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Paulo Minatel

Article: Drosera graminifolia and D. spiralis

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Hi there,

A new article on Brazilian Drosera taxonomy just got published:

Gonella, P.M., Rivadavia, F. & Sano, P.T. (2012) Re-establishment of Drosera spiralis (Droseraceae), and a new circumscription of D. graminifolia. Phytotaxa 75: 43-57.

http://www.mapress.c...p00075p057f.pdf

Here the abstract of the paper:

"Drosera graminifolia and D. spiralis have long been considered conspecific, but new morphological and ecological data support the recognition of these taxa as distinct species. Both species are here described and illustrated, including observations on ecology, habitat, and conservation status, together with a distribution map, line drawings, photographs, and a table containing the distinctive characters."

Here are the answers for those who ever asked themselves about the differences between Drosera graminifolia and D. spiralis (as you can see in the article, there are many)!

Here you can see a brief illustrated guide, showing the main differences between both species: https://www.facebook...70251137&type=1

And here, one of the figures of the article, illustrating Drosera graminifolia:

DroseragraminifoliaV2_zpsce19260e.jpg

In case you want the pdf of the article, just PM me sending your email address! :wink:

All the best!

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Time for all of you who grow "D.graminifolia" to read this article and take a closer look at your plants! ;)

Enjoy,

Fernando Rivadavia

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Nice! I was expecting this paper for a long time since I also noticed differences between the 3 "Drosera graminifolia" strains I have in cultivation. I have to renamed them now. Thank you for that great work.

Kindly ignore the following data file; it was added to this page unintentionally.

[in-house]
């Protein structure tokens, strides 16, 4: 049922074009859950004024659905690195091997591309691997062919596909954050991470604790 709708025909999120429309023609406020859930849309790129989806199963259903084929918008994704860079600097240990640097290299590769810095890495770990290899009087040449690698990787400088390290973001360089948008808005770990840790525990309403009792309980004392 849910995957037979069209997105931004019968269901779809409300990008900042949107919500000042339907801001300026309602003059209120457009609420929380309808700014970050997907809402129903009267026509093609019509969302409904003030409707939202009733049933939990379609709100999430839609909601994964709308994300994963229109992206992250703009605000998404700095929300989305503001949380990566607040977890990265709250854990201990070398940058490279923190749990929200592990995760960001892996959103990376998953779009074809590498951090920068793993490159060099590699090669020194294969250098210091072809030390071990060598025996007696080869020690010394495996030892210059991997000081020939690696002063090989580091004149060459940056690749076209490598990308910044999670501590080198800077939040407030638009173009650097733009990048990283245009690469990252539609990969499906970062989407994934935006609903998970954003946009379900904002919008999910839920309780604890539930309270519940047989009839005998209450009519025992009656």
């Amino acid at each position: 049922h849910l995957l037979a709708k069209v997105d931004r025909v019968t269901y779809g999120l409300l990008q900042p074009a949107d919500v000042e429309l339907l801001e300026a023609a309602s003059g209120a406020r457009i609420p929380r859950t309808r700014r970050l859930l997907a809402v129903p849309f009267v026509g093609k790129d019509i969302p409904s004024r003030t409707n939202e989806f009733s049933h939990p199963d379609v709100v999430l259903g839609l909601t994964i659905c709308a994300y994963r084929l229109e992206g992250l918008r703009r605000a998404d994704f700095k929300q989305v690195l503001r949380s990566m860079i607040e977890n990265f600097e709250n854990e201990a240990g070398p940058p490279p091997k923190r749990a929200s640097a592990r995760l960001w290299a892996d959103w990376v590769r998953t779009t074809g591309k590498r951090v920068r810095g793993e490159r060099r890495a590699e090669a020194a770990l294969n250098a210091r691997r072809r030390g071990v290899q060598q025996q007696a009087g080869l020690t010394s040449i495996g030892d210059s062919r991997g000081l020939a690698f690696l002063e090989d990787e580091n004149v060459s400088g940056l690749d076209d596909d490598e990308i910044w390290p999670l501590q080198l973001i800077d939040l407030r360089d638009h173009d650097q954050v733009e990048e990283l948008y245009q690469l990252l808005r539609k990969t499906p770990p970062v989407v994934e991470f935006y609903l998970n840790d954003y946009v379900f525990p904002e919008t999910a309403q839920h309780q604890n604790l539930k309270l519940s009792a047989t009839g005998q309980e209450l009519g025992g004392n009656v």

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Glad you liked it! ;)

Robert Gibson asked me a very valid question yesterday: did spiralis really deserve to be a species? Or better as a subspecies?

After first seeing these plants in the wild in the early 90's, it was immediately obvious to me that the northern plants (D.spiralis) were different from type D.graminifolia. But it took me 20 years of field and lab work to finally acquire a better understanding of just how different they truly were, together with the help of many friends and botanists along the way, including in the latter years my co-author Paulo Gonella. And the main question discussed always seemed to be the taxonomic rank: species, subspecies, or variety?

According to botanical rules, the geographic separation alone is sufficient to classify graminifolia and spiralis at subspecific level, and as not varieties. But we could go on for another 20 years or more discussing here whether all the morphological/ecological differences listed in our article justify a separation at species level, since everyone has slightly different species concepts and there is no quantitative line that you can draw in the sand that would convince everyone one way or another.